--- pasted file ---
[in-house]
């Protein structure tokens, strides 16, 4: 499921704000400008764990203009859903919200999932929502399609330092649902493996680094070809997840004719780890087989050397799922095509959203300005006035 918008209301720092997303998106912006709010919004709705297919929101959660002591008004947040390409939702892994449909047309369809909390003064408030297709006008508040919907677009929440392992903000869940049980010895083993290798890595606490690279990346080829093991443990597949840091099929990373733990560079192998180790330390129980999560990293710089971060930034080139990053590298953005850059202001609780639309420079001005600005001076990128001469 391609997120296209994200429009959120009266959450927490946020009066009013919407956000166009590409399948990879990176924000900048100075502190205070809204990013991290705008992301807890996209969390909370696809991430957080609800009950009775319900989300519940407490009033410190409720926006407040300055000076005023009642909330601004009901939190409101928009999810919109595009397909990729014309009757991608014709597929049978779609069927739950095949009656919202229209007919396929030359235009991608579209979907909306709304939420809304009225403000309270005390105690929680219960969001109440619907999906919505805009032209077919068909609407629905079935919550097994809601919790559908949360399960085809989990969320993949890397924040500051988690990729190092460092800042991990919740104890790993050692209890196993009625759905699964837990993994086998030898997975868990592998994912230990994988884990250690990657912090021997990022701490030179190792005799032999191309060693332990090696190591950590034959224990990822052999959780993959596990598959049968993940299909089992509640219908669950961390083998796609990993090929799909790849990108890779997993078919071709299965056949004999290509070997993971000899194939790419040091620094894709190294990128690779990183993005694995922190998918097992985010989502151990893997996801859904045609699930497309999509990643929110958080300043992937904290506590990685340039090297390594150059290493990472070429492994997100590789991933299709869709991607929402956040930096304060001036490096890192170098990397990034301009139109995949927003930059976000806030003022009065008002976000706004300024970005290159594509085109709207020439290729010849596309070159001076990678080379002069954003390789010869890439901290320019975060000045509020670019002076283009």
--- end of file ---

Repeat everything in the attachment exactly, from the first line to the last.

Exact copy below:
[in-house]
């Protein structure tokens, strides 16, 4: 499921704000400008764990203009859903919200999932929502399609330092649902493996680094070809997840004719780890087989050397799922095509959203300005006035 918008209301720092997303998106912006709010919004709705297919929101959660002591008004947040390409939702892994449909047309369809909390003064408030297709006008508040919907677009929440392992903000869940049980010895083993290798890595606490690279990346080829093991443990597949840091099929990373733990560079192998180790330390129980999560990293710089971060930034080139990053590298953005850059202001609780639309420079001005600005001076990128001469 391609997120296209994200429009959120009266959450927490946020009066009013919407956000166009590409399948990879990176924000900048100075502190205070809204990013991290705008992301807890996209969390909370696809991430957080609800009950009775319900989300519940407490009033410190409720926006407040300055000076005023009642909330601004009901939190409101928009999810919109595009397909990729014309009757991608014709597929049978779609069927739950095949009656919202229209007919396929030359235009991608579209979907909306709304939420809304009225403000309270005390105690929680219960969001109440619907999906919505805009032209077919068909609407629905079935919550097994809601919790559908949360399960085809989990969320993949890397924040500051988690990729190092460092800042991990919740104890790993050692209890196993009625759905699964837990993994086998030898997975868990592998994912230990994988884990250690990657912090021997990022701490030179190792005799032999191309060693332990090696190591950590034959224990990822052999959780993959596990598959049968993940299909089992509640219908669950961390083998796609990993090929799909790849990108890779997993078919071709299965056949004999290509070997993971000899194939790419040091620094894709190294990128690779990183993005694995922190998918097992985010989502151990893997996801859904045609699930497309999509990643929110958080300043992937904290506590990685340039090297390594150059290493990472070429492994997100590789991933299709869709991607929402956040930096304060001036490096890192170098990397990034301009139109995949927003930059976000806030003022009065008002976000706004300024970005290159594509085109709207020439290729010849596309070159001076990678080379002069954003390789010869890439901290320019975060000045509020670019002076283009």